make T pose defacto standard

This goes out to Blender to start imposing T pose as standard rest pose. Mainly with Rigify.

  1. T Pose; 2) A Pose (Rigify default) 3: A Pose (Makehuman)
  • Notice how A Pose’s can differ.

A T pose is very specific and more precise than the current generated meta rig [A pose]; to try and impose it on every other app that touches blender via I/O such as Makehuman.

They [Makehuman] have also a very approximate pose when exported [I haven’t found a way to force a T pose on export].

Unity’s Mecanim use T pose as default pose.
Unreal to retarget animation a base pose is T pose.

The current A pose, AFAIK and have seen is slightly different from app to app, and this manually fixing the different takes unnecessary time IMO.

Good or Bad idea?

I would agree. T-pose should be the standard as it works best with MoCap retargeting and is the easiest to rig.

The benefit from using A-pose is that realistic deformations of the deltoids can be tricky to get right with T-pose rigs but for many rigs (especially on cartoony characters) this isn’t relevant or necessary enough to justify the added complexity of working in A-pose.
Disney, Pixar, Dreamworks, they all rig their characters in T-pose.

Plus T-pose is very clearly defined as having a right angle between the torso and the arms. With A-pose there are several ‘standards’, A45-pose (arms at 45°) and A65-pose (arms at 65°) but they’re not nearly as clearly established and oftentimes modelers just eyeball their A-pose.

If A-pose is required for a character then one can always go for it but it’s more of an additional and more specific requirement and I think it makes sense to have the default be a T-pose.

We can reach the developer of rigify and notify him, at least this T pose can be added additionally to the default A pose.

The advantage of the “A” pose is that all the joints are half bent. This is a better starting point to get nicer deformations.

Don’t really understand your post though - in Blender you are free to create rigs that default to a T-pose if you want. You can even make a new meta-rig for Rigify which defaults to a T-pose if you are so inclined.

Can someone briefly explain why we even care about this. Do animation tools, game engines and the like definitely expect a T pose, and what practical consequences does having some other pose have? What if your character has tail(s) or several arms and legs and T pose isn’t even possible. Do those tools just stop working? The whole notion seems quite mental to me in all honesty. Surely these tools (good and popular tools, I hear) are a bit more accomodating than that.

Anyhow, I find that shoulders in T pose are really hard to model and weight properly so I always angle them down. I would not appreciate a mandate to do it in some other suboptimal way. I also prefer to spread legs apart slightly to give some working room in the crotch area as well.

@Const @Chris Exactly, besides Nathan or the team behind Rigify to add Human (T Pose) Rigify, maybe rename current to Human (A Pose) , a huge benefit would be contacting Makehuman about being able to have T Pose for export as an option. I can see the benefits of using A Pose while setting up a human model, but the benefits would be huge to be able to have T Pose when imported to blender with use of a Rigify Human T Pose Meta Rig.

Also screenshot above shoves the inconsistency between Blender A Pose and Makehuman A pose.

@William I have done so, saved away a T pose version of Rigify that I can append into projects.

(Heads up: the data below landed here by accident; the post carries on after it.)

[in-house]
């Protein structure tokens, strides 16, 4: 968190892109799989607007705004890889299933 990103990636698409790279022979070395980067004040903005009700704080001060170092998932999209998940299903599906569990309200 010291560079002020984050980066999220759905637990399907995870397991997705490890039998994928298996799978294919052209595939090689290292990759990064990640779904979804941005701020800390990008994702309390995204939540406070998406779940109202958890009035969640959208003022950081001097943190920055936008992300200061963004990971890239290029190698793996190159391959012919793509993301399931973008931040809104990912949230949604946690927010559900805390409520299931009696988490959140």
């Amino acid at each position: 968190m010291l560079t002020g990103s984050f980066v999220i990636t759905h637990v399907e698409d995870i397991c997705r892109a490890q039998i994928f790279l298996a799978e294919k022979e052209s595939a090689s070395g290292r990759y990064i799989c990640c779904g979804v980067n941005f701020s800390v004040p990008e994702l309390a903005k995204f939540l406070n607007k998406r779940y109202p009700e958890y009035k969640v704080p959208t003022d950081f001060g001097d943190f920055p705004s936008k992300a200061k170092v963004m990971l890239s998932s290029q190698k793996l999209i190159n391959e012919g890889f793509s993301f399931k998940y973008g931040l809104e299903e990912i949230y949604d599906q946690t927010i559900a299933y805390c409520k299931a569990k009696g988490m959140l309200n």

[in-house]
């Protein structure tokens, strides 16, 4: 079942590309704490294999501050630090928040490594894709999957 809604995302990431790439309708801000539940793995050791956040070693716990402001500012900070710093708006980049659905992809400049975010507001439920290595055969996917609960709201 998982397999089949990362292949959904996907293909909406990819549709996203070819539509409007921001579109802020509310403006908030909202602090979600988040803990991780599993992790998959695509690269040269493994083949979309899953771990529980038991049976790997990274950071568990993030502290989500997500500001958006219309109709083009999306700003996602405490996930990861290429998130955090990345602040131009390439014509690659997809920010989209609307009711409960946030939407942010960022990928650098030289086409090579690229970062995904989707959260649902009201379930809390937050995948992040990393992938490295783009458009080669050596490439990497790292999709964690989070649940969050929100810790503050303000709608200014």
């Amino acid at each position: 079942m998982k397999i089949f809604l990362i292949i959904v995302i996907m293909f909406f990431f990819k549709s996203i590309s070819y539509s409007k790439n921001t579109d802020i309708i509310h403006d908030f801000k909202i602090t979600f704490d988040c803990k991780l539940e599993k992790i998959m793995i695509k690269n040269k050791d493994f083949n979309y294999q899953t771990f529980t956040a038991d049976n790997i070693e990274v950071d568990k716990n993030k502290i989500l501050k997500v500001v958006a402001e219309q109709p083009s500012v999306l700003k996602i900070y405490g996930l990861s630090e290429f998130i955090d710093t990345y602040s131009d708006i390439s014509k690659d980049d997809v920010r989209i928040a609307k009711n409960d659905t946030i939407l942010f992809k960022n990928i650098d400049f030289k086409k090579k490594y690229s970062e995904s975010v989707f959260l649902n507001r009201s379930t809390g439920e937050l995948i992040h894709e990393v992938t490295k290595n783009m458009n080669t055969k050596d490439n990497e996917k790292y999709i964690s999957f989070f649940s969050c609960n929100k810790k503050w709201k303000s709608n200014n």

@AnvilSoup Yes they do, IF you want to be able to retarget animations T pose is the standard AFAIK and have seen from the two game engines I use Unity and Unreal. They don’t stop working, but the animations will be slightly off the more you deviate from T pose. Resulting in going back and fixing T pose.

I think, the bottom line is that A poses differ to much and T pose is the most exactly specified of them; hence why T pose is prefered.

I’d take the better deformation of an “a” pose any day of the week… and as you have done you can make a t pose default if you choose… ho hum, moving on!

I beg to differ,
I have made an animation library in blender with a T-pose and exporter those to unity and then at middle of the development I changed our characters rigs (but not animations) rest pose from T-pose to A-pose and unity’s retargeting tools did not have any problems retargeting T-pose animations to A-Pose rigs.

Bit of offtopic:
When you import animated character to unity and change animation type to humanoid and configure avatar
first press Mapping - Clear, Mapping - Automap
Then Pose - Reset, Pose - Sample Bind T-Pose, Pose - Enforce T-Pose.
And there you have it, your A-pose character in unity’s T-pose.

In my experience half-bent poses usually work better than “extreme” poses like the t-pose, at least for realistic meshes.

I understand your reasoning for wanting the T-Pose and all aermartin… but the A-Pose is used for good reason, namely better deformations and easier weight-painting. I both sculpt in the A-Pose and rig with it. I’ve tried the T-Pose and the shoulder + elbow deformations never work out as well. Have a look at a few animations not specifically testing the extremes of motion; the T-Pose shoulders are quite far off the bends one gets in a general animation. In general, I like to have the mesh sculpted & weighted in a pose that’s going to minimise the number of extreme deformations seen - especially if there is easily seen muscular (or other) detail at that area like with the shoulders & chest.

Yes, my A-Pose is going to be slightly different than perhaps Cessen’s or Michael W’s. Hell, my A-Pose generally is slightly off for each figure that I do (they’re humanoid, but not human). However, it takes a few seconds of editing the input Rigify skeleton to fix that. Rigify then “just works”. I don’t really see a problem here, more a preference.